Story: Peter Calloway
Art: Alex Shibao
Colors: Natalie Marques
Letterer: Marshall Dillon
What They Say:
Sasha knew sabotage was inevitable. He expected it from the outside — from the other multi-national coalitions building ships — but when he discovers sabotage is coming from within, Sasha is on a mission. He and Roger must work together — something they’ve never been good at — to try to stop the mysterious saboteur before they destroy everything.
Content: (please note that content portions of a review may contain spoilers):
The Last Space Race hasn’t been the easiest of books to read in general with the way it moves back and forth but when you add a three-month gap between issues you make it even harder. Peter Calloway gives us a tighter focused installment this time around and that does help a lot but there’s still that sense of no strong central narrative to really carry it forward. Alex Shibao provides for some good character designs as I like his style a lot and it definitely fits well here, whether it’s the small personal moments or the bigger action sequences that hit, giving us time in space and time on the ground that are both well-represented.
The two intertwined stories that we get here are pretty good even if the overall focus is on just Sasha. The mission in space with the station is one that doesn’t go well here. Initially, it’s moving along and Sasha’s in the platform chair with the arm getting ready for the work. But the discovery of things not being right inside with what it’ll control has them realizing that someone else is controlling the platform. And it’s being used as a blunt weapon with Sasha attached to kill them all. There’s a nice bit of tension with it and seeing some honest reactions from a non-military style crew as they react to the way everything is about to go south in a big way definitely plays well, whether it’s the sarcasm out of Sasha or the panic from this inside. Even more so as Sasha realizes the only way to save the crew and the ship involves a lot of self-sacrifice.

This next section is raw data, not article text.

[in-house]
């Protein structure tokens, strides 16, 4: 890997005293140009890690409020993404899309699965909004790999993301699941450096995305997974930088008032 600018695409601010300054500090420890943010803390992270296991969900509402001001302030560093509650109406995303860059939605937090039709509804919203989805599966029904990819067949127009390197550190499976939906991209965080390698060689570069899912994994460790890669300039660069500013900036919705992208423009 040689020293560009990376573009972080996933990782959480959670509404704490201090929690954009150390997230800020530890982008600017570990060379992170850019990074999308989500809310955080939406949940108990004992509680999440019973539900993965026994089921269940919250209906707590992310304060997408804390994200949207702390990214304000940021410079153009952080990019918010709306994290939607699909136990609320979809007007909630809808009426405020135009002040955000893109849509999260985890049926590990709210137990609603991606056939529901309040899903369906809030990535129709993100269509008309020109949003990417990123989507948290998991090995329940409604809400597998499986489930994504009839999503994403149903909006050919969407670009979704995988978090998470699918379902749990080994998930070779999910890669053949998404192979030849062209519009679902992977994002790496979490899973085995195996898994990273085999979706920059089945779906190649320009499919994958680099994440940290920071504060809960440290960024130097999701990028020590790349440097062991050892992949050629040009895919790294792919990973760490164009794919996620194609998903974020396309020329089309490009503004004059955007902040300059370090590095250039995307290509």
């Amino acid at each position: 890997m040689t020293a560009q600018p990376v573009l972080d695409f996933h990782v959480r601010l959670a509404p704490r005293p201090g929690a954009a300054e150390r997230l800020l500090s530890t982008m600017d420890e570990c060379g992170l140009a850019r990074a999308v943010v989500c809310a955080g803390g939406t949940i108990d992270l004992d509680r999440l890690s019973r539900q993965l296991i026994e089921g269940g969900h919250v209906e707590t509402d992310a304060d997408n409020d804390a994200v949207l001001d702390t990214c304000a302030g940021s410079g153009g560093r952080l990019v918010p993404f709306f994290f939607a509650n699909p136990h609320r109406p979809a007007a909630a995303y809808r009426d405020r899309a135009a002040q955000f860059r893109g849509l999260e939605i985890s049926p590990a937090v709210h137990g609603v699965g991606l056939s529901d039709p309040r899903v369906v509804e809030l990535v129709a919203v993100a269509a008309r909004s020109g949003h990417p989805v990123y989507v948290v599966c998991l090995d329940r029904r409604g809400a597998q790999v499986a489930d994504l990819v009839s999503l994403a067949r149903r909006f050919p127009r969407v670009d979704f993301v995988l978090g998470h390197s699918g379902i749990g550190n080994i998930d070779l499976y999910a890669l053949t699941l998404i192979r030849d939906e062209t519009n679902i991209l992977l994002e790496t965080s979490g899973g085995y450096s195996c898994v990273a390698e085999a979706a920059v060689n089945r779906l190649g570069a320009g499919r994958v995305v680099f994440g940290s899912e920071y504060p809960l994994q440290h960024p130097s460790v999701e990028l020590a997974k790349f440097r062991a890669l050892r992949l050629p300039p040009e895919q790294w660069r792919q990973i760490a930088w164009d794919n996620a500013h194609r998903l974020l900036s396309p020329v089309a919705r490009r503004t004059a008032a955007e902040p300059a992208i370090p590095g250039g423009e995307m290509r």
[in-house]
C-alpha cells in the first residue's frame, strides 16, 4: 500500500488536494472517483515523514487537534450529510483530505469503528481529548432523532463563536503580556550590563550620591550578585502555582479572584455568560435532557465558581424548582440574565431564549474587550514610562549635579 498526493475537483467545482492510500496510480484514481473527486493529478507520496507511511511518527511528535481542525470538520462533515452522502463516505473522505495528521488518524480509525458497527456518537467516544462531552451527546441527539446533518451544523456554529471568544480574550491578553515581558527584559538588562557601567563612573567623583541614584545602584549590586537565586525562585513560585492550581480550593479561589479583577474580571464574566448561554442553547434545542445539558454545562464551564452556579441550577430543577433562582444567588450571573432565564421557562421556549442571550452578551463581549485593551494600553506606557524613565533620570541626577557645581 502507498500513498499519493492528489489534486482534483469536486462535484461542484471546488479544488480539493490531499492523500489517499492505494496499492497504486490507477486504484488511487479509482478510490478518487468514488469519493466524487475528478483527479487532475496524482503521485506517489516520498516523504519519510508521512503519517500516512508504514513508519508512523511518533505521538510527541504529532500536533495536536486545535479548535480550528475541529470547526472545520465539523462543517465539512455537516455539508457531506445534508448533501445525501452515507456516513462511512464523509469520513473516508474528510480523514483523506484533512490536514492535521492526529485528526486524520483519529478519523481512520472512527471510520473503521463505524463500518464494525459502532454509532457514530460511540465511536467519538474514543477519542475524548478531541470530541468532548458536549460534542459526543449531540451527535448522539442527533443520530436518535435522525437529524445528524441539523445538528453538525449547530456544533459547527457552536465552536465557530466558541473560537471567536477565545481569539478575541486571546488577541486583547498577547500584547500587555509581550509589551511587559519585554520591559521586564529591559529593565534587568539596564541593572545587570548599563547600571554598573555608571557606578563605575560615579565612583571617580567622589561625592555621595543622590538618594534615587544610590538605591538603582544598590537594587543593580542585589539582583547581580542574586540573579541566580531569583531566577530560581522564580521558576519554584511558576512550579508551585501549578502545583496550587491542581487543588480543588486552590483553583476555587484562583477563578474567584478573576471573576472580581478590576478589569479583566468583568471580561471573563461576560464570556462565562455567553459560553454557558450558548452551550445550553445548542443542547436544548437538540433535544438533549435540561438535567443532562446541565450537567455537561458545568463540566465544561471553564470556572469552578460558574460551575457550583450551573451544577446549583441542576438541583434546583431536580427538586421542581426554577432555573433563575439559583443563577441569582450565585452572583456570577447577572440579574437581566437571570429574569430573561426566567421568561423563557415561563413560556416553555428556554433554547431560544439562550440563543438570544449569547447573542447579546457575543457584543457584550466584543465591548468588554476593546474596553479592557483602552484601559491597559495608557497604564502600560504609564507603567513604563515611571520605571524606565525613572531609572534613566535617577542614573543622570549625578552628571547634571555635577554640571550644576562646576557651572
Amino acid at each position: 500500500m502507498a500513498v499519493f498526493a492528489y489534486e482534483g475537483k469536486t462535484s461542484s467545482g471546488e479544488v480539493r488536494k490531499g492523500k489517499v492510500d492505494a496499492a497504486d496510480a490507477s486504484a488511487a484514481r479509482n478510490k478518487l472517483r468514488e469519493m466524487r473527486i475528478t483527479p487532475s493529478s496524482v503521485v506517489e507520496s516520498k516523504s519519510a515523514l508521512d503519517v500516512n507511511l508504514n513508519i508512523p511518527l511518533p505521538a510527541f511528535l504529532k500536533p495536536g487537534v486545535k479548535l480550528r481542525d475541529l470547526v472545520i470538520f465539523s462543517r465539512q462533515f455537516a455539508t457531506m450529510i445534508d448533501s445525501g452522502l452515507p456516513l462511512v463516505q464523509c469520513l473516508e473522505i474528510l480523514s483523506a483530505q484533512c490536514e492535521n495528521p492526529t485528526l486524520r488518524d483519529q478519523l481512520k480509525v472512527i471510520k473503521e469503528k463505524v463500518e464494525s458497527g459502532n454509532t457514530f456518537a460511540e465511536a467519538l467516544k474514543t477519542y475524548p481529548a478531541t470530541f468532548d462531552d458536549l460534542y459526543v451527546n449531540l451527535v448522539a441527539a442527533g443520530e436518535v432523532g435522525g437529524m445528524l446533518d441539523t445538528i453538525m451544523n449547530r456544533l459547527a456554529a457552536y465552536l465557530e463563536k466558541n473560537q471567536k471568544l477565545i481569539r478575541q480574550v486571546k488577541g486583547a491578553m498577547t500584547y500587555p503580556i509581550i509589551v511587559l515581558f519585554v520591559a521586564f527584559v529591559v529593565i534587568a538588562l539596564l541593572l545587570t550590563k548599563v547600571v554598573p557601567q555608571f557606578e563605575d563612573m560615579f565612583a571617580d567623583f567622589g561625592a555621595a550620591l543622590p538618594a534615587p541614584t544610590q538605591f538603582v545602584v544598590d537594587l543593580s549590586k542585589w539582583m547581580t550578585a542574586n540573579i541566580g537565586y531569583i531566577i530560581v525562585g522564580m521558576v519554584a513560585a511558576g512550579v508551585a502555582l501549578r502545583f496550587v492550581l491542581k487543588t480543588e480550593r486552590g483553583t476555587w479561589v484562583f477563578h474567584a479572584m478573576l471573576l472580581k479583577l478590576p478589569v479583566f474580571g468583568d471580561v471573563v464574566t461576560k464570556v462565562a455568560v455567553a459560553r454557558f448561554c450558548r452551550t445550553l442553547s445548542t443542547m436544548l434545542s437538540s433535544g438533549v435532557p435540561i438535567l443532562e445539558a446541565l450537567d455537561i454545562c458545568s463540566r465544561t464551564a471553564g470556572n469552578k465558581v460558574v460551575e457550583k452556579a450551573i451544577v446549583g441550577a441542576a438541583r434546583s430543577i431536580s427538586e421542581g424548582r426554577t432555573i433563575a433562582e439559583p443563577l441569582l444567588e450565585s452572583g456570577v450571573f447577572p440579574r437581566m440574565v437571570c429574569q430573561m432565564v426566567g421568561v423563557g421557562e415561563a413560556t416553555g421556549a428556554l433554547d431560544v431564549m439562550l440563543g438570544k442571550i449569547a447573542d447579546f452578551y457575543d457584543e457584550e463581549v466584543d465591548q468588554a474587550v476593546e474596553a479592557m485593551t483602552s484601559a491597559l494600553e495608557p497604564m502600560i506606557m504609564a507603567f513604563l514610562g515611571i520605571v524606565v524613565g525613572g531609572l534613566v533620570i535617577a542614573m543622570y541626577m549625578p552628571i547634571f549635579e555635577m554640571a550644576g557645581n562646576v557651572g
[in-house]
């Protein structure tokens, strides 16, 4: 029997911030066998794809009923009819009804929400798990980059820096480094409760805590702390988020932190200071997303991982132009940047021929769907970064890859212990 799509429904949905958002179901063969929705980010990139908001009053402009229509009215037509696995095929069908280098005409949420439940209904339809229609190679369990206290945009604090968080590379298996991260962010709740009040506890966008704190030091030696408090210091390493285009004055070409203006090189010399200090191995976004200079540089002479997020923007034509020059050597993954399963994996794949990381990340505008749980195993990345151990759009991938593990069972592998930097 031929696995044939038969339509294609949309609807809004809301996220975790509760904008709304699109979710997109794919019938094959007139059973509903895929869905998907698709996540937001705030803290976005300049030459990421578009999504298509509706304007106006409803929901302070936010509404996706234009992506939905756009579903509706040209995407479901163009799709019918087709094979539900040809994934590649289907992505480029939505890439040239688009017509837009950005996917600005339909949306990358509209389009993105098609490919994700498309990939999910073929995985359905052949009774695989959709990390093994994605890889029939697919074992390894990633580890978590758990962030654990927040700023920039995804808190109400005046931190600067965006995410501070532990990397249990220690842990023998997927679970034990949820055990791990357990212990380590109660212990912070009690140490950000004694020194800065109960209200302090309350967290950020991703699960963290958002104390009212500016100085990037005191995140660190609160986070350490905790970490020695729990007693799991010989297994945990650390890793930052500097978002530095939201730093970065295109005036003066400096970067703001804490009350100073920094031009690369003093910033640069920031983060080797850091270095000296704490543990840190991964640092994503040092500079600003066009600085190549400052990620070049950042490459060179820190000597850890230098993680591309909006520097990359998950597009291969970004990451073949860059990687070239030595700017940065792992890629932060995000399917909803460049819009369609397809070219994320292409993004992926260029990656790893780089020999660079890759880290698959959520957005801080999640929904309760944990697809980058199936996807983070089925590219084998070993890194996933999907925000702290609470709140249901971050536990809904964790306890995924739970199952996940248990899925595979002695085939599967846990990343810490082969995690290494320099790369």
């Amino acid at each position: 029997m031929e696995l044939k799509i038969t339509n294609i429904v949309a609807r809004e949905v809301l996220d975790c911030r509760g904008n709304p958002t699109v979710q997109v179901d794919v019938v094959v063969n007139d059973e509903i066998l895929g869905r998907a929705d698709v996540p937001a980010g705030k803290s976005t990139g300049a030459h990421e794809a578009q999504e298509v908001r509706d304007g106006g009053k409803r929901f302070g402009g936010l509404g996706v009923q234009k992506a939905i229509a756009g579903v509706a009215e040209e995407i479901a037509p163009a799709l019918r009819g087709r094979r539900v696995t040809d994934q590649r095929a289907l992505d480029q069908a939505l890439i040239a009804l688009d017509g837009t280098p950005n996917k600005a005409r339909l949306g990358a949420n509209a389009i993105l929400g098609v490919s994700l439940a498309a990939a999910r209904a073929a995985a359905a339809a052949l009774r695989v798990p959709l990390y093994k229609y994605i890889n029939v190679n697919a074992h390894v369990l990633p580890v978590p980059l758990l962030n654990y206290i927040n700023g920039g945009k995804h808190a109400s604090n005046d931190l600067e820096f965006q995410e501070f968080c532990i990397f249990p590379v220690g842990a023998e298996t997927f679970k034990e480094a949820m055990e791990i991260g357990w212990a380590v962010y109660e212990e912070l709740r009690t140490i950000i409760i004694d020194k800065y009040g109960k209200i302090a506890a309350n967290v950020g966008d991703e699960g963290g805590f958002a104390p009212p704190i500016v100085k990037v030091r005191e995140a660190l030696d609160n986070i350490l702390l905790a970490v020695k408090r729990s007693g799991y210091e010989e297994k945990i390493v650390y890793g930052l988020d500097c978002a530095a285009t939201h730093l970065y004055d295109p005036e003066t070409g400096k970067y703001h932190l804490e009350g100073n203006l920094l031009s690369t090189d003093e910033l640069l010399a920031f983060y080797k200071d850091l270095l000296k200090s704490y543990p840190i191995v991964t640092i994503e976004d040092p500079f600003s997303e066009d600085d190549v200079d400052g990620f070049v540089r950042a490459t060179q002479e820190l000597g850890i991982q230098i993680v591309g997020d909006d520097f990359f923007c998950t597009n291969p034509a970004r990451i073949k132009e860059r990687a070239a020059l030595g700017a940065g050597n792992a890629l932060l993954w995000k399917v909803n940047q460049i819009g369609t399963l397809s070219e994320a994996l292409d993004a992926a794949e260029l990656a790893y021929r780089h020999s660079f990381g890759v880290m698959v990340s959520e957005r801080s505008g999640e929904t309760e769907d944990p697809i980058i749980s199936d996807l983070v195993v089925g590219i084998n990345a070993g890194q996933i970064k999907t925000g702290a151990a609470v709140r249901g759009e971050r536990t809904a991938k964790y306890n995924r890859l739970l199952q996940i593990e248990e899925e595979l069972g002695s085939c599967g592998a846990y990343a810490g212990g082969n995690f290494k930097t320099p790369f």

This plays into the other half of the book where it’s quite some time pre-mission where Sasha is still being evaluated. His backstory is revealed a bit more in terms of what his parents did to get them out of Latvia during dangerous times and it reinforces the self-sacrifice aspect that Sasha has to him. But it also comes from the desire, according to the psychologist, to die and join his daughter Mia. There’s a lot of guilt to be had there and that’s a huge reason why she doesn’t want to approve him. Sasha may be the most qualified for what they need but he’s also the most dangerous. He’s not looking just to get killed but rather to die in some sort of useful way. Which, of course, is what’s presented to him and that has you questioning everything about who is really behind the sabotage since we’ve not had the most linear of stories.
The Last Space Race continues to have some interesting ideas behind it but the delays between issues and the awkward nature of how the story is framed out and presented means it’s a hard one to really connect with. There are things I like in this issue in getting to know Sasha better and why he’s such a danger to this mission and I really enjoyed the time in space seeing them react to danger. But it’s also easy to forget about the big picture and why all of this is happening because of the delays and when you realize you’re on the fourth issue and began reading it six or seven months ago.
Age Rating: 13+
Released By: AfterShock Comics
Release Date: May 8th, 2019